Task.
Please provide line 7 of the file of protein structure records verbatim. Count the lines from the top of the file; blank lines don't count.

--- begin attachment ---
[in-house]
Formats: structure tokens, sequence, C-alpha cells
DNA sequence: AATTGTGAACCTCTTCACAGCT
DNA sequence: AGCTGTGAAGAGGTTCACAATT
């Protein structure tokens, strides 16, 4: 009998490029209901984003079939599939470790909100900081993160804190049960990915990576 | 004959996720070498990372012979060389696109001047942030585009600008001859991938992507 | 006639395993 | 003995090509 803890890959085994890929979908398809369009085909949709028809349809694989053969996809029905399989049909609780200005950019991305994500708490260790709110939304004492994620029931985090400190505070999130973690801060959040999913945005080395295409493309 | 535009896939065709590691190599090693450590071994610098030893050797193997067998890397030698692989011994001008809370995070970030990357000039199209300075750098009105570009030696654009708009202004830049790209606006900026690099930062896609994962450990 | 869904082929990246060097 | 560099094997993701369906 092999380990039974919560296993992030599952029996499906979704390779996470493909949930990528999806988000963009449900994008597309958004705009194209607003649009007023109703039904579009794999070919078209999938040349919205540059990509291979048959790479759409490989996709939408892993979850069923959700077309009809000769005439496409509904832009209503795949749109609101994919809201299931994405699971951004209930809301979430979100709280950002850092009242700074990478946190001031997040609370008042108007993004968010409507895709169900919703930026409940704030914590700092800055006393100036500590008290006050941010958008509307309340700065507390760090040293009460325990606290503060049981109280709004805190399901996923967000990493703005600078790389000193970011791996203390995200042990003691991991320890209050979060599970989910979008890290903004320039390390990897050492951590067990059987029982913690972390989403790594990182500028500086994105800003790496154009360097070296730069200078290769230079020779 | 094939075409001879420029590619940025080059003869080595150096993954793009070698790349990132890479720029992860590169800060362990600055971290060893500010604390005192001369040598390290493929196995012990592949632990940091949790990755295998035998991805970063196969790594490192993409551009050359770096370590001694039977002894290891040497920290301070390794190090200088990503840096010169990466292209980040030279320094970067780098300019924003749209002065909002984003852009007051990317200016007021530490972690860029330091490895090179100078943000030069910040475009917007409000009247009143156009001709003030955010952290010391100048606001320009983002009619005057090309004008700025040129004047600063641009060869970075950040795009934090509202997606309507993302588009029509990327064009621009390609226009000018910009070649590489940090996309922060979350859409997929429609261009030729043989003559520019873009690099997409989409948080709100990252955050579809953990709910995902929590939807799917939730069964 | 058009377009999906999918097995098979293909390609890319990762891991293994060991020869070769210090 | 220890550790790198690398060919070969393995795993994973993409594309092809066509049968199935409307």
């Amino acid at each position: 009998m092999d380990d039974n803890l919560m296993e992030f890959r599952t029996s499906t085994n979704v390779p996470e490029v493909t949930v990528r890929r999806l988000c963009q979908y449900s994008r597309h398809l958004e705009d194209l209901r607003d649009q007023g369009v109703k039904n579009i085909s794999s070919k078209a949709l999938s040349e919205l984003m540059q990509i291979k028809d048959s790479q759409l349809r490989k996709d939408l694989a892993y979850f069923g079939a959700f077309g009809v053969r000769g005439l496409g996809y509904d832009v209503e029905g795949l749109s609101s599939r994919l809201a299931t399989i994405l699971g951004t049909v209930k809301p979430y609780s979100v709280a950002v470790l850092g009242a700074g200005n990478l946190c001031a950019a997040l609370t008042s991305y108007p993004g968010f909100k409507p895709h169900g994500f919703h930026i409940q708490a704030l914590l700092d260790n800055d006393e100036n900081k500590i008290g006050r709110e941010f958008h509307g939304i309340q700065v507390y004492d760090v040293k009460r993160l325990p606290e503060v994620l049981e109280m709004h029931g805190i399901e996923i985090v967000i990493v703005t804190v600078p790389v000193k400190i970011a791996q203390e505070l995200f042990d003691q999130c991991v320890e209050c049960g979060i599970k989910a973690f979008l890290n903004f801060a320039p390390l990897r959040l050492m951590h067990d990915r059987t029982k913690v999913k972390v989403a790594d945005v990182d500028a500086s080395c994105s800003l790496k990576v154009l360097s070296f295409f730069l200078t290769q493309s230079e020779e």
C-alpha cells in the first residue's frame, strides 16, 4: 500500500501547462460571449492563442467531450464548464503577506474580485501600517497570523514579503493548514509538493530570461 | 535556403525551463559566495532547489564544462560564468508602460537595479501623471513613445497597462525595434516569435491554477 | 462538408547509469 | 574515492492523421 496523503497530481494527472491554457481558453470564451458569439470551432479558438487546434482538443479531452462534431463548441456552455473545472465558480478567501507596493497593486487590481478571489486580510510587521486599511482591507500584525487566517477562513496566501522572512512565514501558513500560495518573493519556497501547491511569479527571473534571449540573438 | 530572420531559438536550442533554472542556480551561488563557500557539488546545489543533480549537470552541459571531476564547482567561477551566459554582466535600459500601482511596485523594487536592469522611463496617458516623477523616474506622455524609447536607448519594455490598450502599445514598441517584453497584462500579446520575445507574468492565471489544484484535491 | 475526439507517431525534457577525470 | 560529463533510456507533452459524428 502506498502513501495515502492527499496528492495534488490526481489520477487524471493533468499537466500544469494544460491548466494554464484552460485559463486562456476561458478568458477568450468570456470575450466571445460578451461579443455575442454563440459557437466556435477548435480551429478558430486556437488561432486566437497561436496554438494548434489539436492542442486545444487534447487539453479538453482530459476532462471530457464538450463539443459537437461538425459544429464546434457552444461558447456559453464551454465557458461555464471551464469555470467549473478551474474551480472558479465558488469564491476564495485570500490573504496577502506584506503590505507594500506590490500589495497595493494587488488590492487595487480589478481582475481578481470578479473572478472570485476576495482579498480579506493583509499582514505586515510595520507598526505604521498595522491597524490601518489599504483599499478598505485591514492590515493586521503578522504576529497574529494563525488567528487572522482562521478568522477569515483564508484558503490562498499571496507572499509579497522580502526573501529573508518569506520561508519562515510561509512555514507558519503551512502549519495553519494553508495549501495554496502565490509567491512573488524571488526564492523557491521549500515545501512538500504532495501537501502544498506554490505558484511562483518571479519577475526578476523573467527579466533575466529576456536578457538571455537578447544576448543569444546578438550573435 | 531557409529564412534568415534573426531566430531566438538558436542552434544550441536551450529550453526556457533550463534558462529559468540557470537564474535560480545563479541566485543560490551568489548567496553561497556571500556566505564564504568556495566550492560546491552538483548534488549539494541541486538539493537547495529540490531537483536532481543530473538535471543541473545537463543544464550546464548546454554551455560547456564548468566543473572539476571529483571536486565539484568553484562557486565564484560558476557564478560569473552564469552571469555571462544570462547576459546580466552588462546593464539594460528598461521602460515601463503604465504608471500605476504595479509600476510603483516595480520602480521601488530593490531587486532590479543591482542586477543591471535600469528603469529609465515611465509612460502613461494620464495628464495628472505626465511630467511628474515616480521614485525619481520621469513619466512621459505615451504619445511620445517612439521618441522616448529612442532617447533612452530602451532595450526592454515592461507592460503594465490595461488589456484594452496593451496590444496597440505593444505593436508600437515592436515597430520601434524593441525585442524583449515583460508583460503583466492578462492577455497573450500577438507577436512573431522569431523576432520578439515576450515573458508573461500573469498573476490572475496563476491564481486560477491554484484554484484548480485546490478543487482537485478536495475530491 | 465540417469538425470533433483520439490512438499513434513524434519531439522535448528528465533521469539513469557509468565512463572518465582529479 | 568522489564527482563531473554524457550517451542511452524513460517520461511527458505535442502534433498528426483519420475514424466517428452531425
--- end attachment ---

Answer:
C-alpha cells in the first residue's frame, strides 16, 4: 500500500501547462460571449492563442467531450464548464503577506474580485501600517497570523514579503493548514509538493530570461 | 535556403525551463559566495532547489564544462560564468508602460537595479501623471513613445497597462525595434516569435491554477 | 462538408547509469 | 574515492492523421 496523503497530481494527472491554457481558453470564451458569439470551432479558438487546434482538443479531452462534431463548441456552455473545472465558480478567501507596493497593486487590481478571489486580510510587521486599511482591507500584525487566517477562513496566501522572512512565514501558513500560495518573493519556497501547491511569479527571473534571449540573438 | 530572420531559438536550442533554472542556480551561488563557500557539488546545489543533480549537470552541459571531476564547482567561477551566459554582466535600459500601482511596485523594487536592469522611463496617458516623477523616474506622455524609447536607448519594455490598450502599445514598441517584453497584462500579446520575445507574468492565471489544484484535491 | 475526439507517431525534457577525470 | 560529463533510456507533452459524428 502506498502513501495515502492527499496528492495534488490526481489520477487524471493533468499537466500544469494544460491548466494554464484552460485559463486562456476561458478568458477568450468570456470575450466571445460578451461579443455575442454563440459557437466556435477548435480551429478558430486556437488561432486566437497561436496554438494548434489539436492542442486545444487534447487539453479538453482530459476532462471530457464538450463539443459537437461538425459544429464546434457552444461558447456559453464551454465557458461555464471551464469555470467549473478551474474551480472558479465558488469564491476564495485570500490573504496577502506584506503590505507594500506590490500589495497595493494587488488590492487595487480589478481582475481578481470578479473572478472570485476576495482579498480579506493583509499582514505586515510595520507598526505604521498595522491597524490601518489599504483599499478598505485591514492590515493586521503578522504576529497574529494563525488567528487572522482562521478568522477569515483564508484558503490562498499571496507572499509579497522580502526573501529573508518569506520561508519562515510561509512555514507558519503551512502549519495553519494553508495549501495554496502565490509567491512573488524571488526564492523557491521549500515545501512538500504532495501537501502544498506554490505558484511562483518571479519577475526578476523573467527579466533575466529576456536578457538571455537578447544576448543569444546578438550573435 | 531557409529564412534568415534573426531566430531566438538558436542552434544550441536551450529550453526556457533550463534558462529559468540557470537564474535560480545563479541566485543560490551568489548567496553561497556571500556566505564564504568556495566550492560546491552538483548534488549539494541541486538539493537547495529540490531537483536532481543530473538535471543541473545537463543544464550546464548546454554551455560547456564548468566543473572539476571529483571536486565539484568553484562557486565564484560558476557564478560569473552564469552571469555571462544570462547576459546580466552588462546593464539594460528598461521602460515601463503604465504608471500605476504595479509600476510603483516595480520602480521601488530593490531587486532590479543591482542586477543591471535600469528603469529609465515611465509612460502613461494620464495628464495628472505626465511630467511628474515616480521614485525619481520621469513619466512621459505615451504619445511620445517612439521618441522616448529612442532617447533612452530602451532595450526592454515592461507592460503594465490595461488589456484594452496593451496590444496597440505593444505593436508600437515592436515597430520601434524593441525585442524583449515583460508583460503583466492578462492577455497573450500577438507577436512573431522569431523576432520578439515576450515573458508573461500573469498573476490572475496563476491564481486560477491554484484554484484548480485546490478543487482537485478536495475530491 | 465540417469538425470533433483520439490512438499513434513524434519531439522535448528528465533521469539513469557509468565512463572518465582529479 | 568522489564527482563531473554524457550517451542511452524513460517520461511527458505535442502534433498528426483519420475514424466517428452531425